Bryce Dallas Howard stars as beautiful, hard-drinking Fisher Willow, heir to two fortunes but a social pariah after the suspicious dynamiting of levees on her father’s property caused several people living just south of him to drown. Her strict grandmother (Ann-Margret) nonetheless insists that Fisher participate in that season’s debutante balls, so Fisher presses Jimmy Dobyne (Chris Evans) into service as her escort.

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The Best Of The Last

Portlandia Goes Out With A Bang

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The end is near. In mere days Portlandia wraps up its final season, and oh what a season it’s been. Lucky for you, you can watch the entire season right now right here and on the IFC app, including this free episode courtesy of Subaru.

But now, let’s take a moment to look back at some of the new classics Fred and Carrie have so thoughtfully bestowed upon us. (We’ll be looking back through tear-blurred eyes, but you do you.)

Couples Dinner

It’s not that being single sucks, it’s that you suck if you’re single.

Cancel it!

A sketch for anyone who has cancelled more appointments than they’ve kept. Which is everyone.

Forgotten America

This one’s a “Serial” killer…everything both right and wrong about true crime podcasts.

Wedding Planners

The only bad wedding is a boring wedding.

Disaster Hut

It’s only the end of the world if your doomsday kit doesn’t include rosé.

Catch up on Portlandia’s final episodes on demand and at

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Your Portlandia Personality Test

The New Portlandia Webseries Is Going Your Way

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Carrie and Fred understand that although we have so much in common, we’re each so beautifully unique and different. To help us navigate those differences, Portlandia has found an easy and honest way to embrace our special selves in the form of a progressive new traffic system: a specific lane for every kind of driver. It’s all in honor of the show’s 8th and final season, and it’s all presented by Subaru.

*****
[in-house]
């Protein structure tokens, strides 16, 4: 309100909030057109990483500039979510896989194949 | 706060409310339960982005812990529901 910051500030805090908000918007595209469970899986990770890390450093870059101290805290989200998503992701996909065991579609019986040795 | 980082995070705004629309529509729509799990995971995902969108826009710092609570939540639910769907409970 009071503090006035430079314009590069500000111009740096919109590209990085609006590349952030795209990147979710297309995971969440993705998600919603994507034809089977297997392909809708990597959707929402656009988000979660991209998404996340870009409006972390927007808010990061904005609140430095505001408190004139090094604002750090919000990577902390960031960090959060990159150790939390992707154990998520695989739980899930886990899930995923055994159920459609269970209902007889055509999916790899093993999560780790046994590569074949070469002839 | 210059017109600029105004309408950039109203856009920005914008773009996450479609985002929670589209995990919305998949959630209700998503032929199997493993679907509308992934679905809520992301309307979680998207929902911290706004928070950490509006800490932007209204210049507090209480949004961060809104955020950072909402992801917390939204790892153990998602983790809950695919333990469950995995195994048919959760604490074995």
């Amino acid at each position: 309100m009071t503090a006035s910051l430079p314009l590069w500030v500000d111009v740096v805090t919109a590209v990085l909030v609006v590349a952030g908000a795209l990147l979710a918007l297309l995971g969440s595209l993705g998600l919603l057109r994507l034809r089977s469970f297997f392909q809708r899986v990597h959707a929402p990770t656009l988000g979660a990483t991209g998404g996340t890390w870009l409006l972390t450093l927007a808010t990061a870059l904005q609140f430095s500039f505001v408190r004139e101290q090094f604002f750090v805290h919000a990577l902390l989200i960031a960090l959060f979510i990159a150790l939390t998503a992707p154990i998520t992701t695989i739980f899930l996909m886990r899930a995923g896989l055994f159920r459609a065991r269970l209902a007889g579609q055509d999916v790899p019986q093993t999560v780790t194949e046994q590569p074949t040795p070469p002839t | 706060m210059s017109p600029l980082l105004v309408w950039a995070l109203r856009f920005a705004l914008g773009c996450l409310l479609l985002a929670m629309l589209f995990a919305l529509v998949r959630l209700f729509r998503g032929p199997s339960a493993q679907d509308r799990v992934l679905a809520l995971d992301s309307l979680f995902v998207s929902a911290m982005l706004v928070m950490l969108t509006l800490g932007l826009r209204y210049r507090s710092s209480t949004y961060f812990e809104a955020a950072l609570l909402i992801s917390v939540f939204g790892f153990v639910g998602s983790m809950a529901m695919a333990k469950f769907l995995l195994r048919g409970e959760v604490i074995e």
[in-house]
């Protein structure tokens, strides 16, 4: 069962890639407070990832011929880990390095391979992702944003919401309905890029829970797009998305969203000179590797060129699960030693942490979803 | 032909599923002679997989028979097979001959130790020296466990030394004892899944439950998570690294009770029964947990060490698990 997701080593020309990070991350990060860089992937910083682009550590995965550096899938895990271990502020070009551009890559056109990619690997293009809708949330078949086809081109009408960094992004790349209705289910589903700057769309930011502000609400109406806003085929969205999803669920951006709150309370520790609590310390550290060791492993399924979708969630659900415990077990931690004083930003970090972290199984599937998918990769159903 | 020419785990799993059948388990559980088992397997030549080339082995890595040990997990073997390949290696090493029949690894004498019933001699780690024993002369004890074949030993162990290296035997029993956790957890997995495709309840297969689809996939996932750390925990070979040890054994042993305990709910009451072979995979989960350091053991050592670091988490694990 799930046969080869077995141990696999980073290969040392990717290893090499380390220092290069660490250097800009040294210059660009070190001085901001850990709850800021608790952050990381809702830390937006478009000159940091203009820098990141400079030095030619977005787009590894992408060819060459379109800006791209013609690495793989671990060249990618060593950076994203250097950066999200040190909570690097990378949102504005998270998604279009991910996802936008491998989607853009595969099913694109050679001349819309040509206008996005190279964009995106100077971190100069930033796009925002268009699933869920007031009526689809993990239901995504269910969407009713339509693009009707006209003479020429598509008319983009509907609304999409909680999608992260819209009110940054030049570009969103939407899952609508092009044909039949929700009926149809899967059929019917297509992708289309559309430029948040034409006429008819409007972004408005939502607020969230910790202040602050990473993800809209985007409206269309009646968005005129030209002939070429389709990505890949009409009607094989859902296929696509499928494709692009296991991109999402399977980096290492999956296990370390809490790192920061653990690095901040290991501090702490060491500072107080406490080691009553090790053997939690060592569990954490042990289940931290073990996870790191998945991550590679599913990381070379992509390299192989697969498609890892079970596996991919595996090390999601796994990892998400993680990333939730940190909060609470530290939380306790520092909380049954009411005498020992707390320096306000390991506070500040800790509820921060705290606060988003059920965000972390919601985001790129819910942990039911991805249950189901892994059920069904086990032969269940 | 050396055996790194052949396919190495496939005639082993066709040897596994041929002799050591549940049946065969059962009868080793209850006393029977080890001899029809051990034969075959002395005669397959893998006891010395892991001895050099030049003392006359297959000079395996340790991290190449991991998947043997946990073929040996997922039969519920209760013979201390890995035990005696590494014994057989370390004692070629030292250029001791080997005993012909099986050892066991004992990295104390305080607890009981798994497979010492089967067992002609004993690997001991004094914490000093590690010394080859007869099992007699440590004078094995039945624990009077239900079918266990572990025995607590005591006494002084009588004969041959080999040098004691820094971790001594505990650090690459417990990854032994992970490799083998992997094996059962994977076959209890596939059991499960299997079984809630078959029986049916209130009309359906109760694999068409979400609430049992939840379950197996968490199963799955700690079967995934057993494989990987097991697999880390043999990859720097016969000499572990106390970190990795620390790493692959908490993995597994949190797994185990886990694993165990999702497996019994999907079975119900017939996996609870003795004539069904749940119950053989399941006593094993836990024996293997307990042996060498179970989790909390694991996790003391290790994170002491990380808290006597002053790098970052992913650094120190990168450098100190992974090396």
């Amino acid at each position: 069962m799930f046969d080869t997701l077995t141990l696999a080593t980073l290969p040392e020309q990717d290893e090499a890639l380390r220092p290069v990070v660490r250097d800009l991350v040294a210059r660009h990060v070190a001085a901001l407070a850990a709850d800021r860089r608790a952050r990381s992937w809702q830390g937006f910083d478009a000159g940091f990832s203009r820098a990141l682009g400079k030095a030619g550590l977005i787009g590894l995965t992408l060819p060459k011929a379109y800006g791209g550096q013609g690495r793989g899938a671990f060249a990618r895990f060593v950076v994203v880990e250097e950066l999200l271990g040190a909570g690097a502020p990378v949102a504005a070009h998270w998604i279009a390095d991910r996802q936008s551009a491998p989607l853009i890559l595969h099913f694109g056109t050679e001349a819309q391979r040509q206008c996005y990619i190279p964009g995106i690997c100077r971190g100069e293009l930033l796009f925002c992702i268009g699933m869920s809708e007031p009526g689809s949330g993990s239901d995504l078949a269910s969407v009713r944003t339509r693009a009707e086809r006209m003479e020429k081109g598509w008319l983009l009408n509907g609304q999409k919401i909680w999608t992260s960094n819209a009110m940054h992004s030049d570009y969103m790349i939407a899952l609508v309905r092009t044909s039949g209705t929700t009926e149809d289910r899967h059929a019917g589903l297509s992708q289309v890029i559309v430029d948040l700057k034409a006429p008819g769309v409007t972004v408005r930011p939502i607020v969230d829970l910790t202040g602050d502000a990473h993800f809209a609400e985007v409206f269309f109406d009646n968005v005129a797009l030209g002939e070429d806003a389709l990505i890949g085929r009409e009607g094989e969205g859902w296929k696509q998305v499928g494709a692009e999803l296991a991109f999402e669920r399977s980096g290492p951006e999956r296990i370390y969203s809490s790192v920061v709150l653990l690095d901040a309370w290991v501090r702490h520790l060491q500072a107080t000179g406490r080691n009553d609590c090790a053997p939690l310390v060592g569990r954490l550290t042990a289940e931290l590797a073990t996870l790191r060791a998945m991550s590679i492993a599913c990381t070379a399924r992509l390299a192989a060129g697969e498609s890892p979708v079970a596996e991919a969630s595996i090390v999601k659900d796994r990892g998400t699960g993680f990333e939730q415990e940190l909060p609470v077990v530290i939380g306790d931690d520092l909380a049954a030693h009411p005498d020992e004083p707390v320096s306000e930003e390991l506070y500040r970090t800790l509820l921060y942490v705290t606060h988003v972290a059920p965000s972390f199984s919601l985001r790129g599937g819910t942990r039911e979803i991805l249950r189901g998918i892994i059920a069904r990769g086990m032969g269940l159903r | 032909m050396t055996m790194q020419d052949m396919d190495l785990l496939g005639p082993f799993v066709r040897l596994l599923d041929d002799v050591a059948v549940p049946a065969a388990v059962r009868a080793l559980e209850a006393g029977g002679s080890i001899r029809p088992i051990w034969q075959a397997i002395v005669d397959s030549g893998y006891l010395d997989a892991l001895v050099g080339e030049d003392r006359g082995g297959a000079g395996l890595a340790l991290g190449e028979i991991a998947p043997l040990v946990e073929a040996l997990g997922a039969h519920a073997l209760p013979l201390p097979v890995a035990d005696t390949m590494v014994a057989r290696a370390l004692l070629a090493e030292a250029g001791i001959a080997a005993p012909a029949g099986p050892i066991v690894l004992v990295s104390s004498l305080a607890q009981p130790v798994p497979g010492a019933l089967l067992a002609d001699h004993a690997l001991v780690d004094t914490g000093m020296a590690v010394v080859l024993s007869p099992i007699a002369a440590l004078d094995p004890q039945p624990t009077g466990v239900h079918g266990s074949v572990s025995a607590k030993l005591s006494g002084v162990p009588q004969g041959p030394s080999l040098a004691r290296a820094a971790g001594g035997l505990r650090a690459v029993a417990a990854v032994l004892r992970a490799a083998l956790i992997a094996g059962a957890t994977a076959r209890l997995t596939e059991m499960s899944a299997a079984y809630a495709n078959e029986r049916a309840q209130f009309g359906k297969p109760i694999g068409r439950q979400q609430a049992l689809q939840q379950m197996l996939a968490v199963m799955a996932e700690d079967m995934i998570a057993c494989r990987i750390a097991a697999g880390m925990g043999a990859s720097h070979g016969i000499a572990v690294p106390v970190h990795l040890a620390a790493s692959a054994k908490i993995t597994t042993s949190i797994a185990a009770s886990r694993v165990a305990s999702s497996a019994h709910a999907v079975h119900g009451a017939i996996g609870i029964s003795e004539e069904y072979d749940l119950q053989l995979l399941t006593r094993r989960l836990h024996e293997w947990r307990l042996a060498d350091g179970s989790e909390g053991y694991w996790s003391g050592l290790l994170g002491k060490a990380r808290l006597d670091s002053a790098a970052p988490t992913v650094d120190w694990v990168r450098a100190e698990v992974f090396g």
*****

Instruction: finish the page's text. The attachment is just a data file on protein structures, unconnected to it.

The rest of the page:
Ready to find out who you really are? Match your personality to a lane and hop on the expressway to self-understanding.

Lane 10: Trucks Piled With Junk

Your junk is falling out of your trunk. Shake a tail light, people — this lane is for you.

Lane 33: Twins

You’re like a Gemini, but waaaay more pedestrian. Maybe you and a friend just wear the same outfits a lot. Who cares, it’s just twinning enough to make you feel special.

Lane 27: Broken Windows

Bad luck follows you around and everyone knows it. Your proverbial seat is always damp from proverbial rain. Is this the universe telling you to swallow your pride? Yes.

Lane 69: Filthy Cars

You’re all about convenience. Getting your car washed while you drive is a no-brainer.

Lane 43: Newly Divorced Singles

It’s been a while since you’ve driven alone, and you don’t know the rules of the road anymore. What’s too fast? What’s too slow? Are you sending the right signals? Don’t worry, the breakdown lane is nearby if you need it.

Still can’t find a lane to match your personality? Check out all the videos here. And see the final season of Portlandia this spring on IFC.

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Last-Minute Holiday Gift Guide

Hits from the '80s are on repeat all Christmas Eve and Day on IFC.

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GIFs via Giphy, Photos via The Everett Collection